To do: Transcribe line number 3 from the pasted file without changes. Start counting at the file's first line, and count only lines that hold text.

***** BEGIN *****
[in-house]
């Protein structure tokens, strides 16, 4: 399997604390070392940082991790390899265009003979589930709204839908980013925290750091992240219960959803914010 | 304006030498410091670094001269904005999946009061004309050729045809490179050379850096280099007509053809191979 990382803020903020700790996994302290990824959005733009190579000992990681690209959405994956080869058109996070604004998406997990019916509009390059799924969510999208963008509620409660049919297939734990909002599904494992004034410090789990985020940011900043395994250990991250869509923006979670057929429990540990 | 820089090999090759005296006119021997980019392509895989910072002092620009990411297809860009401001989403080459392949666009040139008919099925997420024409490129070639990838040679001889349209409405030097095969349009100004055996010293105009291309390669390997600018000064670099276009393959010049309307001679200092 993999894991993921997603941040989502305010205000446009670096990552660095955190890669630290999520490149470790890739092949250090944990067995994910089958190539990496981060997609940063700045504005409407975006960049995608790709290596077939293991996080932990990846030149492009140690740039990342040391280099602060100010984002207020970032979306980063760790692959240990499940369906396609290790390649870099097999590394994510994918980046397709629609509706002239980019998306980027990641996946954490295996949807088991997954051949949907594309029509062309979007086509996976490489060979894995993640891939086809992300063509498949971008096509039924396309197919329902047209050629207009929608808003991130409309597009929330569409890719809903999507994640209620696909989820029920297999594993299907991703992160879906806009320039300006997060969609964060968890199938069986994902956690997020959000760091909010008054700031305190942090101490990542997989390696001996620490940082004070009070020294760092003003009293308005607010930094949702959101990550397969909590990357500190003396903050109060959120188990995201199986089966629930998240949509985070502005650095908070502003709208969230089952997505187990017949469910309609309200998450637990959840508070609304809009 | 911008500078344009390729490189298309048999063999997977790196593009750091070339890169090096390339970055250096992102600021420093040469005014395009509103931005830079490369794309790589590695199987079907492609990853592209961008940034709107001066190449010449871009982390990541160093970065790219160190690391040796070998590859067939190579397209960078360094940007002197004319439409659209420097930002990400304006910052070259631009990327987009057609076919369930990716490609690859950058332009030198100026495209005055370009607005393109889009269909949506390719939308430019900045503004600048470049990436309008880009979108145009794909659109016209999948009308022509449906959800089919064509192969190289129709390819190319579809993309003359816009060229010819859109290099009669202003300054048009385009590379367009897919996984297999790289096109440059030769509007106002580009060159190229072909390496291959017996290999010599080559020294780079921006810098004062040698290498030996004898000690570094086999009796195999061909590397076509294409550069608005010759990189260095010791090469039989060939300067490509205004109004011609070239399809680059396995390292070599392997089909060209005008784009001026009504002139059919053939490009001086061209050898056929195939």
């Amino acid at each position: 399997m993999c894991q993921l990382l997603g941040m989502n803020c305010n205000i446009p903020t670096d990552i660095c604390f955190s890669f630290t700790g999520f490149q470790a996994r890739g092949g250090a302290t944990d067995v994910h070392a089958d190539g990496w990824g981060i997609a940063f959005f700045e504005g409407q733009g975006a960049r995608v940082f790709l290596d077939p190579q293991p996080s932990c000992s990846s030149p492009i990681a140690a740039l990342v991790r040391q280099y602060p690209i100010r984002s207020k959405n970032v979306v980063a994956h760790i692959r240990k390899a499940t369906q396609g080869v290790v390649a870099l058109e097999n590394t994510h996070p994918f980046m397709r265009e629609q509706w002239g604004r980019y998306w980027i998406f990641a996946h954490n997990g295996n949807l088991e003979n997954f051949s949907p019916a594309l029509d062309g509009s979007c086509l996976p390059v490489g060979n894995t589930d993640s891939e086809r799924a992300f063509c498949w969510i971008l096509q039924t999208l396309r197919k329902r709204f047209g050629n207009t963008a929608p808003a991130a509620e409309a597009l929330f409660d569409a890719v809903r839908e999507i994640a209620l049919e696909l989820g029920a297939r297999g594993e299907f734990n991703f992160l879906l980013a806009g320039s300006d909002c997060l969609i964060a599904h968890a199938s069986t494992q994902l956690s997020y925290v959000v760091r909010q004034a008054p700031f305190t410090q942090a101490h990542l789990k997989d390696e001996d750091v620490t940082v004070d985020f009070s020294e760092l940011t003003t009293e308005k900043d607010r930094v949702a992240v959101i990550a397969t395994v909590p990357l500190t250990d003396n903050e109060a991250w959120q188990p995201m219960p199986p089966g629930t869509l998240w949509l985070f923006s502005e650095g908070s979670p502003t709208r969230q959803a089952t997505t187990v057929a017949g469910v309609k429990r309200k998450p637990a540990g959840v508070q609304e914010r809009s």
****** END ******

């Amino acid at each position: 399997m993999c894991q993921l990382l997603g941040m989502n803020c305010n205000i446009p903020t670096d990552i660095c604390f955190s890669f630290t700790g999520f490149q470790a996994r890739g092949g250090a302290t944990d067995v994910h070392a089958d190539g990496w990824g981060i997609a940063f959005f700045e504005g409407q733009g975006a960049r995608v940082f790709l290596d077939p190579q293991p996080s932990c000992s990846s030149p492009i990681a140690a740039l990342v991790r040391q280099y602060p690209i100010r984002s207020k959405n970032v979306v980063a994956h760790i692959r240990k390899a499940t369906q396609g080869v290790v390649a870099l058109e097999n590394t994510h996070p994918f980046m397709r265009e629609q509706w002239g604004r980019y998306w980027i998406f990641a996946h954490n997990g295996n949807l088991e003979n997954f051949s949907p019916a594309l029509d062309g509009s979007c086509l996976p390059v490489g060979n894995t589930d993640s891939e086809r799924a992300f063509c498949w969510i971008l096509q039924t999208l396309r197919k329902r709204f047209g050629n207009t963008a929608p808003a991130a509620e409309a597009l929330f409660d569409a890719v809903r839908e999507i994640a209620l049919e696909l989820g029920a297939r297999g594993e299907f734990n991703f992160l879906l980013a806009g320039s300006d909002c997060l969609i964060a599904h968890a199938s069986t494992q994902l956690s997020y925290v959000v760091r909010q004034a008054p700031f305190t410090q942090a101490h990542l789990k997989d390696e001996d750091v620490t940082v004070d985020f009070s020294e760092l940011t003003t009293e308005k900043d607010r930094v949702a992240v959101i990550a397969t395994v909590p990357l500190t250990d003396n903050e109060a991250w959120q188990p995201m219960p199986p089966g629930t869509l998240w949509l985070f923006s502005e650095g908070s979670p502003t709208r969230q959803a089952t997505t187990v057929a017949g469910v309609k429990r309200k998450p637990a540990g959840v508070q609304e914010r809009s």